“With the exception of Arnold Schwarzenegger, who sort of transcended partisan politics, that Republican ceiling has remained remarkably consistent for the better part of 25 years,” said Madrid, referring to the actor turned Republican governor.

Garvey faces long odds to ‘get back in the game’

In October, the low profile Garvey kept at his home near Palm Springs was interrupted when he released a video announcing a run for the U.S. Senate, promising to run a “common sense campaign” for the seat held by Dianne Feinstein until her death last year.

“It’s time to get off the bench,” he says in the video. “It’s time to put the uniform back on. It’s time to get back in the game.”

Garvey entered a race dominated by three Democrats already representing California in Congress, Reps. Barbara Lee, Katie Porter and Adam Schiff.

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Candidates, from left, Rep. Barbara Lee, D-Calif., Rep. Adam Schiff, D-Calif., Rep. Katie Porter, D-Calif., and former baseball player Steve Garvey, stand on stage during a televised debate Jan. 22 in Los Angeles.

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Candidates, from left, Rep. Barbara Lee, D-Calif., Rep. Adam Schiff, D-Calif., Rep. Katie Porter, D-Calif., and former baseball player Steve Garvey, stand on stage during a televised debate Jan. 22 in Los Angeles.

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As the only Republican when the candidates first faced off on the debate stage in January, Garvey sought to portray himself as a pragmatic, moderate Republican.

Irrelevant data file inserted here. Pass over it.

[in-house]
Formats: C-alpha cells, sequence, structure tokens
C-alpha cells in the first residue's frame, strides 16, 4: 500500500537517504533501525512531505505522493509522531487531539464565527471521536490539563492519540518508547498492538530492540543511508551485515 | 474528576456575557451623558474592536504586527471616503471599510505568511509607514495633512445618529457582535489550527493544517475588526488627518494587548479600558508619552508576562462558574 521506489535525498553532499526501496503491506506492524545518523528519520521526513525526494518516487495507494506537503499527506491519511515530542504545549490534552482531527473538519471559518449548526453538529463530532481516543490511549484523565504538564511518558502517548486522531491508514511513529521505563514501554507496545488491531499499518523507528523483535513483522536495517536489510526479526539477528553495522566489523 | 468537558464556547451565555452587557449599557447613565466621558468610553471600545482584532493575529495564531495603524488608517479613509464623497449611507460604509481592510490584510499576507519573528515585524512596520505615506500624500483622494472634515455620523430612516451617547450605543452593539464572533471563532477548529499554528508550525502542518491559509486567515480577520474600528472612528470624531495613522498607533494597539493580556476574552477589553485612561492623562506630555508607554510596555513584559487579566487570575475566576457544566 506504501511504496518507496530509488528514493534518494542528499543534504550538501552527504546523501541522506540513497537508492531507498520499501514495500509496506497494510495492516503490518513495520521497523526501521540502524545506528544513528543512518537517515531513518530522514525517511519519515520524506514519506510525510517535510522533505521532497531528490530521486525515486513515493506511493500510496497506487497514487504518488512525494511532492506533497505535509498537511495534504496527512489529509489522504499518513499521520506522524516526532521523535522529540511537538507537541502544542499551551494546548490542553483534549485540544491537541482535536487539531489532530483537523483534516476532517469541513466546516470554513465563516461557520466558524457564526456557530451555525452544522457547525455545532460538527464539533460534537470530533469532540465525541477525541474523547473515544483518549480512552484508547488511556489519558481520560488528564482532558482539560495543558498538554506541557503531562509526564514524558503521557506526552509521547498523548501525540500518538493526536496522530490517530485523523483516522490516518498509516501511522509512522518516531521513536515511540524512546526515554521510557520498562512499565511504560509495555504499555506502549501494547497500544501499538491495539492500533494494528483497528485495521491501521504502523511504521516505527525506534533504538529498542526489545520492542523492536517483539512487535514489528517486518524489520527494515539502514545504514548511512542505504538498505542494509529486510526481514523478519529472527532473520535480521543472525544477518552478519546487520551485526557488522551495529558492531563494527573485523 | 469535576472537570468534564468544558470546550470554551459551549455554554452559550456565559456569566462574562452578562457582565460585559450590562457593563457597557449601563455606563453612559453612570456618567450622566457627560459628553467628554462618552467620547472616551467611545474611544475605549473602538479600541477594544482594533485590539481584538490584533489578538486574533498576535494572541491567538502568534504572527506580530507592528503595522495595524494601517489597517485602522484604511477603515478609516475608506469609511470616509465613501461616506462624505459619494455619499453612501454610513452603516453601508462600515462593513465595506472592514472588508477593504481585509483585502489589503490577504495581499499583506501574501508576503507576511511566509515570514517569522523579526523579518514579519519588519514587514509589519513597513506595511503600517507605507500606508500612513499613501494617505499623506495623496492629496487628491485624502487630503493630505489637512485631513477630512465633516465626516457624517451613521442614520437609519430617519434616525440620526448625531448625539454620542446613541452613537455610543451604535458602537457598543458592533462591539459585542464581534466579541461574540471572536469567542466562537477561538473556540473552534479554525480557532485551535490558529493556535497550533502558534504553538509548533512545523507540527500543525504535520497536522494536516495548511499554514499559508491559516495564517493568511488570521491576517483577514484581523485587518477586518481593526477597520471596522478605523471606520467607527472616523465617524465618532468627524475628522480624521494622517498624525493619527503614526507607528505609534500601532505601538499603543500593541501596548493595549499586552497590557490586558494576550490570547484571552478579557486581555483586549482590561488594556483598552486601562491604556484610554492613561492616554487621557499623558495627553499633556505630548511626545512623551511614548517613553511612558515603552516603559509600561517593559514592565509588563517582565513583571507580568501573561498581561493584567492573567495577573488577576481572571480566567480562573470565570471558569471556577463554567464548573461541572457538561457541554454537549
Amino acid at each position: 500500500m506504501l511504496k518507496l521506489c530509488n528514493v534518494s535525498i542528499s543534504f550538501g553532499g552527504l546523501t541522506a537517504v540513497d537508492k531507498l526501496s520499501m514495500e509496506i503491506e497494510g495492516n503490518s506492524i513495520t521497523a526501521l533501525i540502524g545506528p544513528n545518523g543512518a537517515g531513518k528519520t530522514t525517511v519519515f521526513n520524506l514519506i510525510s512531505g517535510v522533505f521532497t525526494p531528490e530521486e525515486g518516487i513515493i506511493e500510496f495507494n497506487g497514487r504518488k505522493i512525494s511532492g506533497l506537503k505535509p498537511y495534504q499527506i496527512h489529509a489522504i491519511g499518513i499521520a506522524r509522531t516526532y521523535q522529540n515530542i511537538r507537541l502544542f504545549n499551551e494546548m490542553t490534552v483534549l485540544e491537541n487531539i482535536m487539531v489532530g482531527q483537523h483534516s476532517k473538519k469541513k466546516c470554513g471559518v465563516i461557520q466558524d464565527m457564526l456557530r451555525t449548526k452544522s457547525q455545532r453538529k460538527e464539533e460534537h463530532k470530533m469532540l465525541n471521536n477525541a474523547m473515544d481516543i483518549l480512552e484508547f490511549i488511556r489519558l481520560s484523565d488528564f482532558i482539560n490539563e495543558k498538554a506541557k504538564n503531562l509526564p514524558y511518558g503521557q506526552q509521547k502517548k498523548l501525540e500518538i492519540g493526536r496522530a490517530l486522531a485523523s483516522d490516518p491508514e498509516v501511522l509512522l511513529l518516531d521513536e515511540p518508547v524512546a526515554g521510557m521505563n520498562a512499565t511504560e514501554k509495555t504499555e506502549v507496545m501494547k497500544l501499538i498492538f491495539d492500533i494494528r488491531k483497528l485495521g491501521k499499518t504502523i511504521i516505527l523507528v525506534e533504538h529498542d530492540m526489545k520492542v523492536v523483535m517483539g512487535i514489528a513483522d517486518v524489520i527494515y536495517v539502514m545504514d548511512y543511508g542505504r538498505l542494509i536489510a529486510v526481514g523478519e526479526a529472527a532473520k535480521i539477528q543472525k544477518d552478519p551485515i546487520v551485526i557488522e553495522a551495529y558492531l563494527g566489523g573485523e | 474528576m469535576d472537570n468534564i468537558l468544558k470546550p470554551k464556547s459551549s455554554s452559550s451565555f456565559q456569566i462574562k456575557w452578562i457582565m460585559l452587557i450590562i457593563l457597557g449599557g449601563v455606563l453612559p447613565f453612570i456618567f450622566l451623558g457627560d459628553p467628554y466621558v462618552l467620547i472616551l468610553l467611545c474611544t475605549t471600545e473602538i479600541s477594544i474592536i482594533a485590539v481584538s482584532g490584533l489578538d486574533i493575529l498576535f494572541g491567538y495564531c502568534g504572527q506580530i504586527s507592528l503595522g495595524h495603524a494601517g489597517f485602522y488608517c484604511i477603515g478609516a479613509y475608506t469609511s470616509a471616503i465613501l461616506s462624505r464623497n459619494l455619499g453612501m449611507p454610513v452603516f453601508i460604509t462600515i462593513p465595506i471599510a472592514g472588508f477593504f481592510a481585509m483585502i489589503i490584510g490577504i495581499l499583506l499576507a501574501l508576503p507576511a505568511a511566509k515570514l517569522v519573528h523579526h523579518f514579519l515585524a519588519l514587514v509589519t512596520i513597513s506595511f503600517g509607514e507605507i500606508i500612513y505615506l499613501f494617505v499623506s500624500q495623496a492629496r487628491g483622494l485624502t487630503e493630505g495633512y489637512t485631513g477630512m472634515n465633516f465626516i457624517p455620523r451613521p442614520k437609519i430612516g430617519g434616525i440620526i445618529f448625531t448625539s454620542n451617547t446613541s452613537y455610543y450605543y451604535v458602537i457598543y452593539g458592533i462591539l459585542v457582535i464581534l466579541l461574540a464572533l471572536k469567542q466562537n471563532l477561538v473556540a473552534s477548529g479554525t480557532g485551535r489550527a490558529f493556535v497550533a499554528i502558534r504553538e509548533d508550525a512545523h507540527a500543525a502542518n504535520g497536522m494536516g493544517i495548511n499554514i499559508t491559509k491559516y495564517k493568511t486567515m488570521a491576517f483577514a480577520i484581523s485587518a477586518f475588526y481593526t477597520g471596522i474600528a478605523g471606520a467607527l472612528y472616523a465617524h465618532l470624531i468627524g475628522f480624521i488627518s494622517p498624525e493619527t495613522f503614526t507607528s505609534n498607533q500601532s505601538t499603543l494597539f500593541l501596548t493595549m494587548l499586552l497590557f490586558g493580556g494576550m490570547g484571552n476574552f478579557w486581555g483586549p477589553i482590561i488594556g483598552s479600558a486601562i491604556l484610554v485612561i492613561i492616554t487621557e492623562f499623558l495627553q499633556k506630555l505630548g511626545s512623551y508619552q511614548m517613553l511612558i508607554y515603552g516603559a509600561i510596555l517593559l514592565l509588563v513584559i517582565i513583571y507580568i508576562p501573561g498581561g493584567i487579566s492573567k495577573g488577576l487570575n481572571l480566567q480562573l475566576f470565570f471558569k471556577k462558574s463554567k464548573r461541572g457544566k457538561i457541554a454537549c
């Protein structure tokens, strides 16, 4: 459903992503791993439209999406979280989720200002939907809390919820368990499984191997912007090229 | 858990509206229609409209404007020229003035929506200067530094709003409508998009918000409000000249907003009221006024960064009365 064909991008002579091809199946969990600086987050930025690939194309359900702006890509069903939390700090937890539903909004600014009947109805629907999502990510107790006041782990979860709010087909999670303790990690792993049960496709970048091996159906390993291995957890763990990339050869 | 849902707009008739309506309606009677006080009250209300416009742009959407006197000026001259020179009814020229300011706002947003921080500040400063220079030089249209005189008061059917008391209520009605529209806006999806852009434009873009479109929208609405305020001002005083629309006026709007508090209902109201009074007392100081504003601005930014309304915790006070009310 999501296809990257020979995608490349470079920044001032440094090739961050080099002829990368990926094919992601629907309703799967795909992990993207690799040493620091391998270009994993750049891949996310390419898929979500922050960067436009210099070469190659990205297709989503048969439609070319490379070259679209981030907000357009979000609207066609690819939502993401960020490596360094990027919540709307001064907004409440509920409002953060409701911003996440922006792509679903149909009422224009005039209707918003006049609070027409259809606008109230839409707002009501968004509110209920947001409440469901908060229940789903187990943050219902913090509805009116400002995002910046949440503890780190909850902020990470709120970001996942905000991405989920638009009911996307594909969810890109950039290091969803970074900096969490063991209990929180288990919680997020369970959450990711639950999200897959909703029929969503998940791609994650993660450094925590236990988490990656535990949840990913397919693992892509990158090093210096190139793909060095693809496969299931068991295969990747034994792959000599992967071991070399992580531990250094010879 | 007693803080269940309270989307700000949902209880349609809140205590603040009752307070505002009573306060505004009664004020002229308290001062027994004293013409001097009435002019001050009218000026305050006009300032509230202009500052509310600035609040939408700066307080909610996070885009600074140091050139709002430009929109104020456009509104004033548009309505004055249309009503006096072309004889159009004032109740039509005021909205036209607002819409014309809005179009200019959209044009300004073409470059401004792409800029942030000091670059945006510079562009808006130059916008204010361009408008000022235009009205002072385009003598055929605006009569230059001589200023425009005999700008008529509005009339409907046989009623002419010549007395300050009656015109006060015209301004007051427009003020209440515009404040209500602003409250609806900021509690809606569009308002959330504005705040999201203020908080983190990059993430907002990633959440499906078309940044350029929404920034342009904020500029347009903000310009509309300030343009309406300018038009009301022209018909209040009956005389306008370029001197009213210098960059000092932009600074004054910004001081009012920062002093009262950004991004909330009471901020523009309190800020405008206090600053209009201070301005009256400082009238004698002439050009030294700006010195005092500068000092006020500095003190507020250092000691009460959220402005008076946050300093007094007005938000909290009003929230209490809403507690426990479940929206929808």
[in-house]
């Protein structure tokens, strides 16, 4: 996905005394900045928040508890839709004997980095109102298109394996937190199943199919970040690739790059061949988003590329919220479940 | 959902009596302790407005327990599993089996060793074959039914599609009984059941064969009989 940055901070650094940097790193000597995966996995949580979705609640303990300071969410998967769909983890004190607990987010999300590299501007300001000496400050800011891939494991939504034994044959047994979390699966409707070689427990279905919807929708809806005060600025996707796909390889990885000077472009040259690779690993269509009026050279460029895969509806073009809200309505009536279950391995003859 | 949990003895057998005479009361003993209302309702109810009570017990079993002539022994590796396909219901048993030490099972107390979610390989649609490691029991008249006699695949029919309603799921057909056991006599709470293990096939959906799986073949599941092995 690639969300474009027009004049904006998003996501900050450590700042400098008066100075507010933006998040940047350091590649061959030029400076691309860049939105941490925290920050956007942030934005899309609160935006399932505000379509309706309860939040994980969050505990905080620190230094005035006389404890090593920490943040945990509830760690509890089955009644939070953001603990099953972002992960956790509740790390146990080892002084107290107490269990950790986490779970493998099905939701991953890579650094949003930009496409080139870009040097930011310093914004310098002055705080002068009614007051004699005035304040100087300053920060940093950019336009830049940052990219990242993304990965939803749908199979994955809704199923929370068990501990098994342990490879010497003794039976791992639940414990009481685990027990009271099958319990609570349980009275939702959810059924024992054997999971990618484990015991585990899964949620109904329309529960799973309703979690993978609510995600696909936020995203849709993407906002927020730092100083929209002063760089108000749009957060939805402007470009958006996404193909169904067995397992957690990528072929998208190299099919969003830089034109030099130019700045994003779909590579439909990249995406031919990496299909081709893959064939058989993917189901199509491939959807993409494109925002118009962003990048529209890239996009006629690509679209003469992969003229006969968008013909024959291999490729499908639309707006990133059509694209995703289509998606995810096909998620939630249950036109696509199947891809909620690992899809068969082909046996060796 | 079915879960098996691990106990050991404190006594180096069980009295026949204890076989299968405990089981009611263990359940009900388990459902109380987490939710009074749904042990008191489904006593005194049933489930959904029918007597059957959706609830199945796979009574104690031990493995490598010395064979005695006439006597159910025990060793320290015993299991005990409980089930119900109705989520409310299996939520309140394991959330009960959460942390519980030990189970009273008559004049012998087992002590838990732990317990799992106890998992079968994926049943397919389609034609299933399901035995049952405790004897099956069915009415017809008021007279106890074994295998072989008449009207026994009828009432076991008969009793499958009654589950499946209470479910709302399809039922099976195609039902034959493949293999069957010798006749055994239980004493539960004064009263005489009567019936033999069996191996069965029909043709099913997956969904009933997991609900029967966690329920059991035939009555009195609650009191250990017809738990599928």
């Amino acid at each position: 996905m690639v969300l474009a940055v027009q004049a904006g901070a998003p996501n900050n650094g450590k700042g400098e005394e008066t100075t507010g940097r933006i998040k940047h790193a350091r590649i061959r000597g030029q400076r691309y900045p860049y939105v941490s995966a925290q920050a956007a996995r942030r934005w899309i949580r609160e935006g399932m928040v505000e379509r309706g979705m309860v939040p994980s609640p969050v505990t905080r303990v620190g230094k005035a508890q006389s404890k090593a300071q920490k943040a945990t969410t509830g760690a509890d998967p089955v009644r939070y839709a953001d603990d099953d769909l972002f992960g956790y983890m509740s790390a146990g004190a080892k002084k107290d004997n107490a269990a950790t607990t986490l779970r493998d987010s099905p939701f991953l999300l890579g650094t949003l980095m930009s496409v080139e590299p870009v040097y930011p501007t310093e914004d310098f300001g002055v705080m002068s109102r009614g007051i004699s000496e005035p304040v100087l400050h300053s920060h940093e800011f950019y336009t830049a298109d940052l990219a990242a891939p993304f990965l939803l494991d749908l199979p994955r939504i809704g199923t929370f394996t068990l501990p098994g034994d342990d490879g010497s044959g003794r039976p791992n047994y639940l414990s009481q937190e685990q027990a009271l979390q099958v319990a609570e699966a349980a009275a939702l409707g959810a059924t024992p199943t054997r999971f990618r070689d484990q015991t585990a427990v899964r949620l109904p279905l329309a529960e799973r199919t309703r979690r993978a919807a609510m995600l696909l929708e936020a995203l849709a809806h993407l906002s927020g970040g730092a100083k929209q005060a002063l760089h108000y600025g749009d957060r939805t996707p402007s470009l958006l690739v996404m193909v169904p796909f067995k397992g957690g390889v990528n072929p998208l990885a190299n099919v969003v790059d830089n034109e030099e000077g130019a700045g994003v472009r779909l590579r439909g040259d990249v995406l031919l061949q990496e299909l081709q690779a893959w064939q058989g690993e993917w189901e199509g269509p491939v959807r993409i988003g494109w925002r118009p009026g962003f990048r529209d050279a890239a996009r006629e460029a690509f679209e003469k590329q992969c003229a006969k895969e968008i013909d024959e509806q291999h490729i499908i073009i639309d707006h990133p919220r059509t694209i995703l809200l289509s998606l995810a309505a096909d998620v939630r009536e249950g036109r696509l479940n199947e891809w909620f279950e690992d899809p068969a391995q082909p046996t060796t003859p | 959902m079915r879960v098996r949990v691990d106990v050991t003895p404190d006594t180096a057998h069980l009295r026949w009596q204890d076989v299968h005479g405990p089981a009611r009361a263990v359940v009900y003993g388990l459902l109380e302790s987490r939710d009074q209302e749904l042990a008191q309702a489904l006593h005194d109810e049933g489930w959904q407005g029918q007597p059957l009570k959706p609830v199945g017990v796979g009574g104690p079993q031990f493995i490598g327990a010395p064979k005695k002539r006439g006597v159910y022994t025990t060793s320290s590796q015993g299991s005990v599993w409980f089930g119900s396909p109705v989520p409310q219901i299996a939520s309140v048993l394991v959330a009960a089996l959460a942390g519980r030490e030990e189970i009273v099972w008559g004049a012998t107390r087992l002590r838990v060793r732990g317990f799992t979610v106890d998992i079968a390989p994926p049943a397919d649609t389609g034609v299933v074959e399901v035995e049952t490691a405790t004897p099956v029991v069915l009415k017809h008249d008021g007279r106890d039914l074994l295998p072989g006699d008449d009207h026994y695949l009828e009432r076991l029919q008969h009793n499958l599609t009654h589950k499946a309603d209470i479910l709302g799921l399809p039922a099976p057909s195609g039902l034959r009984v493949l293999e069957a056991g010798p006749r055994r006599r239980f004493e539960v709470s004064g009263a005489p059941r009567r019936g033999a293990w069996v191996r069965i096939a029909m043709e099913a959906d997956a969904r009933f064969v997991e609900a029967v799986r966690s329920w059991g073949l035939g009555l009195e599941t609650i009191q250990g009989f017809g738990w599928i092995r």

But there was one problem with that portrayal. He voted for Donald Trump twice.

In a state where President Biden beat Trump by about 30 points in 2020, that matters. His support for Trump hounded him at all three debates before the March primary. When asked if he would vote for Trump against President Biden, Garvey replied, “I will look at the two opponents, I will determine what they did, and at that time I will make my choice,”

That prompted this sarcastic response from Congresswoman Porter.

“Well California, I think what they say is true. ‘Once a Dodger, always a Dodger,'” receiving laughs from the debate audience.

But Schiff, who built a national reputation as the former president’s leading adversary in Congress during his time as chairman of the House Intelligence Committee, saw Garvey’s earlier support for Trump as an opportunity.

Under California’s primary system, the top two finishers in the March primary will face off in November, regardless of party. And Schiff – who led in pre-election polls – knew that facing the Republican Garvey would be a much easier lift than a runoff against another Democrat.

Schiff proceeded to spend millions of dollars on television ads that highlighted Garvey’s votes for Trump and claimed that Garvey is “too conservative for California.”

The ads helped raise his profile among Republicans, elevating Garvey over other GOP candidates on the primary ballot. Porter argued that the ads actually helped consolidate Republican votes for Garvey, a view widely shared by campaign professionals.

And it worked, perhaps even better than Schiff could have imagined. Not only did it boost Garvey into the top two and a November runoff, as ballots continue to be counted, Garvey and Schiff are nearly tied for first place in two separate races for the open senate seat.

In November, voters have two Senate elections to decide on, first who will finish the rest of the late Sen. Dianne Feinstein’s term and second who will fill a full six-year term starting in January 2025.

Following Super Tuesday’s primary results, Schiff and Garvey are the top two candidates for both elections.

On election night following the primary, Garvey wasted no time celebrating the outcome – with yet more baseball metaphors.

“What you are feeling tonight is what it’s like to hit a walk off home run. Keep in mind, this is the first game of a doubleheader, so keep the evening of November 5th open,” Garvey said.